Announcement

Collapse
No announcement yet.

Flour alternatives

Collapse
X
  • Filter
  • Time
  • Show
Clear All
new posts

  • Flour alternatives

    Aside from coconut,what are some other options.

    How "coconutty" does the coconut flour taste anyway?

  • #2
    The coconut flour I use has a very slight coconutty taste and I usually only taste it if it's in a baked good of some sort and not when used as a breading for cooking meat. I do not like fresh coconut whatsoever, but I think it's more the texture than anything. I also use almond flour sparingly. I've been told that different brands of coconut flour have stronger or weaker coconut flavor. Mine comes from nutsonline.com.
    Last edited by kiss; 07-14-2011, 01:59 PM.
    kiss = keep it simple, sister!

    Comment


    • #3
      Thanks

      Comment


      • #4
        Various nuts can be ground into flours but I mainly stick with almond meal. Easier to get, cheaper when bought in bulk, and I only use blanched nuts. I do add flax seed meal to bread when I make loafs as it gives it a bit more of a "bready" taste. If you're looking for something to use for breading try pork rinds blitzed in the food processor. I don't do it all that often but it makes a delicious coating for chicken, fish or frog legs.
        Buy house, Demolish house, Build house.

        Comment


        • #5
          The coconut flour we have is less like flour or coconut and more like insipid sand. I utterly detest is so far, and have been put off pancakes by the coconut pancake recipe in the pb cookbook.

          I've been using almond, and flax meals. I do have buckwheat flour, but haven't seen what opinions are on its fitness for being a flour alternative for those of us trying to lose weight. It IS a seed afterall. (It is also the classic flour for crepes.)
          My Fitday public journal.
          Me vs. Russian Boar, hunt is on Aug. 20th. WHAT'S MORE PRIMAL THAN THAT?!
          Recently survived Warrior Dash, New England.
          Game Developer, ex-Chef, long time Fatbody.

          Comment


          • #6
            coconut flour is my least favorite flour to work with. I use flaxmeal the majority of the time when a recipe calls for it, and supplement with almond meal (which tends to be pricey, so i try to use as much flaxmeal as possible).

            coconut flour tends to be very soft beach sandish, crumbles easily when cooked, and really dense.
            --Trish (Bork)
            TROPICAL TRADITIONS REFERRAL # 7625207
            http://pregnantdiabetic.blogspot.com
            FOOD PORN BLOG! http://theprimaljunkfoodie.blogspot.com

            Comment


            • #7
              I forgot about pork rinds.

              Comment


              • #8
                If you're OK using protein powder, you can make a nice loaf out of that too. You can grind chia into a flour as well, but I doubt you could use it on its own.

                Comment


                • #9
                  I'm a fan of almond flour/almond meal -- you can read online how to make your own too if you don't want to buy it (can be expensive at the store). Coconut flour isn't that pronounced of a taste. I was surprised when I made muffins with it.

                  Comment


                  • #10
                    OP, what are you looking to make? Make sure you look up recipes with alternate flours online because you can't just sub an equal amount of nut flour for regular flour in most things.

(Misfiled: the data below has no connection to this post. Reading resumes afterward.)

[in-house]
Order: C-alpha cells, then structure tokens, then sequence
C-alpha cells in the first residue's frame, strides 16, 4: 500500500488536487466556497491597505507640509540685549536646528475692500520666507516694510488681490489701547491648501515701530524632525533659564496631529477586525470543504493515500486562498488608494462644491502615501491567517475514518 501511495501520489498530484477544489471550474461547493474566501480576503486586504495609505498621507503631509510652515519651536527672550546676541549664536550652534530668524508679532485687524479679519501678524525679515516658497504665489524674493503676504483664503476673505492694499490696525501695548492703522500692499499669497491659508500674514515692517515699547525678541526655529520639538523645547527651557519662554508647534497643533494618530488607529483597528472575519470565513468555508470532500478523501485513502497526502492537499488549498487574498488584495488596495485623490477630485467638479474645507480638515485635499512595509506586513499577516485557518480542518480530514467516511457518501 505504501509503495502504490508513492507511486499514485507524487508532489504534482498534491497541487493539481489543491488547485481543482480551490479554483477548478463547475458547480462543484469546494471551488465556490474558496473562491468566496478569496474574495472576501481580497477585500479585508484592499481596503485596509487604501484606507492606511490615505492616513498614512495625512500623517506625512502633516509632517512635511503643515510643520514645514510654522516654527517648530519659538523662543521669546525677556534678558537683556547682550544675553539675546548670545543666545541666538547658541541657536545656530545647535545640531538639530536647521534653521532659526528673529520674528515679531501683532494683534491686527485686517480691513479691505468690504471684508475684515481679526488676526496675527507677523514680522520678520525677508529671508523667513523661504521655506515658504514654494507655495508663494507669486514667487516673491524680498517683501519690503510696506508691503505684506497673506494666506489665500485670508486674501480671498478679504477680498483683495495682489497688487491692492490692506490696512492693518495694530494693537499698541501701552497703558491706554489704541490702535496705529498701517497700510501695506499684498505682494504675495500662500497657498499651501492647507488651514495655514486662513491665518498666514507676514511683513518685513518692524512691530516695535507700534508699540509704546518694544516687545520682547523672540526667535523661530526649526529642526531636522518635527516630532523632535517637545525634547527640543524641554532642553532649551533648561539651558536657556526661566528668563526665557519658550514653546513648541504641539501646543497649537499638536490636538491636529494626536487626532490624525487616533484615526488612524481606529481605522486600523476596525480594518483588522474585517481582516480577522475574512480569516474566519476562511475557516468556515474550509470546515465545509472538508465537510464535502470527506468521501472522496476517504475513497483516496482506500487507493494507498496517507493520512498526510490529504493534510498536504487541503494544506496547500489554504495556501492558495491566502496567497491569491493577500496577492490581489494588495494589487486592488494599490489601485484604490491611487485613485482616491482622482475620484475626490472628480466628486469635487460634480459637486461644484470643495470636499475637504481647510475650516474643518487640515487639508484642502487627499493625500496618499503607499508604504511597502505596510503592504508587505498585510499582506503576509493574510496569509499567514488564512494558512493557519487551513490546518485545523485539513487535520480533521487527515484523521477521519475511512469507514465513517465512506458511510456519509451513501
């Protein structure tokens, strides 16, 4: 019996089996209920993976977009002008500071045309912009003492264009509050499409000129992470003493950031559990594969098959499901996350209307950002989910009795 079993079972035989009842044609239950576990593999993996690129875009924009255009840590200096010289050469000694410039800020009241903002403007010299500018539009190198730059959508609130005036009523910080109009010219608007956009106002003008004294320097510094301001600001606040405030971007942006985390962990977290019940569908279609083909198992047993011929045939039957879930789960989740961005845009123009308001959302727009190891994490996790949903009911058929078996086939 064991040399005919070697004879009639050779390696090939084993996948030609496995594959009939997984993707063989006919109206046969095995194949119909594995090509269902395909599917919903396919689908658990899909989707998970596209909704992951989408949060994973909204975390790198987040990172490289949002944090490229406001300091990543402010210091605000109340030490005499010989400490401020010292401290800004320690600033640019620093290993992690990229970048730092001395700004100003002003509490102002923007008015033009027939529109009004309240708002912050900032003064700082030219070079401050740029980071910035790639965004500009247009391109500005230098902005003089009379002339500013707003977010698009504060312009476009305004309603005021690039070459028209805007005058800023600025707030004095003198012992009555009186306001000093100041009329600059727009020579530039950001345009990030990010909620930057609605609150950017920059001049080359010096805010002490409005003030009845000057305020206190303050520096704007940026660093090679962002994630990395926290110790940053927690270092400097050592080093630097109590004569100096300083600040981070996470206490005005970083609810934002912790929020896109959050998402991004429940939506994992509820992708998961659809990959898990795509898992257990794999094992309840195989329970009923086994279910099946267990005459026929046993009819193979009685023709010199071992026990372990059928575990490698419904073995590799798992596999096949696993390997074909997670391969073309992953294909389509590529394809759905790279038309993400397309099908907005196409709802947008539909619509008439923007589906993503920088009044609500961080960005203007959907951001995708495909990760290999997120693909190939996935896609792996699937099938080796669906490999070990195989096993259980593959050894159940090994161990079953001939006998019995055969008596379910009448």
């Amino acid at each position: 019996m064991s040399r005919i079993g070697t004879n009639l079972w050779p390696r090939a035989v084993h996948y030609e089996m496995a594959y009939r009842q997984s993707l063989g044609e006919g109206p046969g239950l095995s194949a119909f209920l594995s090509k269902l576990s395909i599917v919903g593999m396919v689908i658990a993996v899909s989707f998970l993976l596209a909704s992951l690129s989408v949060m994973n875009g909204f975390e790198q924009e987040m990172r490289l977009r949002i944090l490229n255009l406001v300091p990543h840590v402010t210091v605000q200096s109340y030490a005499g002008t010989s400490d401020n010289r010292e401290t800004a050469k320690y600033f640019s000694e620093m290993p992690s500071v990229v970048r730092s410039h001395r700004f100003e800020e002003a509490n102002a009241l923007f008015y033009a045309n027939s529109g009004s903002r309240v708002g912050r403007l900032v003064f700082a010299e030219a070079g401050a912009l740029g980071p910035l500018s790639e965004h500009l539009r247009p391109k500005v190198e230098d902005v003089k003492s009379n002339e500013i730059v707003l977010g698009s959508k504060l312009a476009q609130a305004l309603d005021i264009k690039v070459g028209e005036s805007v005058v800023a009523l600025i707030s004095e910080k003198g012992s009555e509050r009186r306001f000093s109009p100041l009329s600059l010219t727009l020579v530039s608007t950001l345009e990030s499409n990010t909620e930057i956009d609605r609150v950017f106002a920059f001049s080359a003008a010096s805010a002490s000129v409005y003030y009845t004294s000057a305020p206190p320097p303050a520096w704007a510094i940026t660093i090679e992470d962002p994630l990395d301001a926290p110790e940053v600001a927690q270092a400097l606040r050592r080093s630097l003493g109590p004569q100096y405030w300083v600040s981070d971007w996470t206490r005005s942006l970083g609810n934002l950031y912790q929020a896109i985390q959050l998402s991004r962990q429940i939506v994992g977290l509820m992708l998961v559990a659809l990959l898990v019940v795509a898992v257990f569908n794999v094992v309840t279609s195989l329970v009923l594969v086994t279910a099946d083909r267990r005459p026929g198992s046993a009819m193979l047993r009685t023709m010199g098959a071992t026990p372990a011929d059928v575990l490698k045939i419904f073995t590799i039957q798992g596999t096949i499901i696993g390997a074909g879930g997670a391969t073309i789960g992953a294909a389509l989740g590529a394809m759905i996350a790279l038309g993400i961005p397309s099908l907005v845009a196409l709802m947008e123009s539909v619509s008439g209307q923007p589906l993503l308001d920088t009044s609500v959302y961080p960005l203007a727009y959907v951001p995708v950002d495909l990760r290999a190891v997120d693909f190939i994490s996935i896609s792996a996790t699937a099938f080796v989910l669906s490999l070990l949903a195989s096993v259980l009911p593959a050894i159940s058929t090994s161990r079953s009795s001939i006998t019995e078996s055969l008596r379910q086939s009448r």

Comment


                    • #11
                      I use coconut, and have actually had success. Its not perfect, but it works well for me. I also use white rice flour and tapioca flour occasionally.

                      I will *not* however use almond flour. Too many oxidized pufas. Not healthy at all. Its better than flax meal though, which I completely 100% avoid and will never use. phytoestrogens and oxidized O3 and O6? No thanks.

                      Comment


                      • #12
                        I usually use almond, coconut and or flax. Flax has the advantage of being a binding agent, which neither almond or coconut are.
                        I blog :http://raisinggodzillas.blogspot.com/
                        Like me on Facebook: https://www.facebook.com/home.php#!/...17134571662261
                        "We have all the food groups- meat and chocolate".

                        Comment


                        • #13
                          Also, I have found in grainless baked goods, try to avoid the fats called for and use coconut milk instead. The fats have a tendency to pool at the bottom.
                          I blog :http://raisinggodzillas.blogspot.com/
                          Like me on Facebook: https://www.facebook.com/home.php#!/...17134571662261
                          "We have all the food groups- meat and chocolate".

                          Comment


                          • #14
                            Lately I've been using buckwheat flour for making pancake batter. I cook a serving and keep the rest in the fridge where it will keep for a couple of days. Nice to have freshly made pikelets (small pancakes) with my bacon and eggs.

                            I use this recipe: Gluten Free Buckwheat Pancakes Recipe | Wrightfood

                            I find you don't need to whisk the egg whites. Just chuck in the egg and mix well.
                            My website: http://www.shoppinganywhere.net/

                            Comment


                            • #15
                              The type of flour to use REALLY depends on what you're making. I've used mostly coconut and almond meal (they work really well combined!) but I'm just getting into tapioca starch, and I love it.

                              Comment

                              Working...
                              X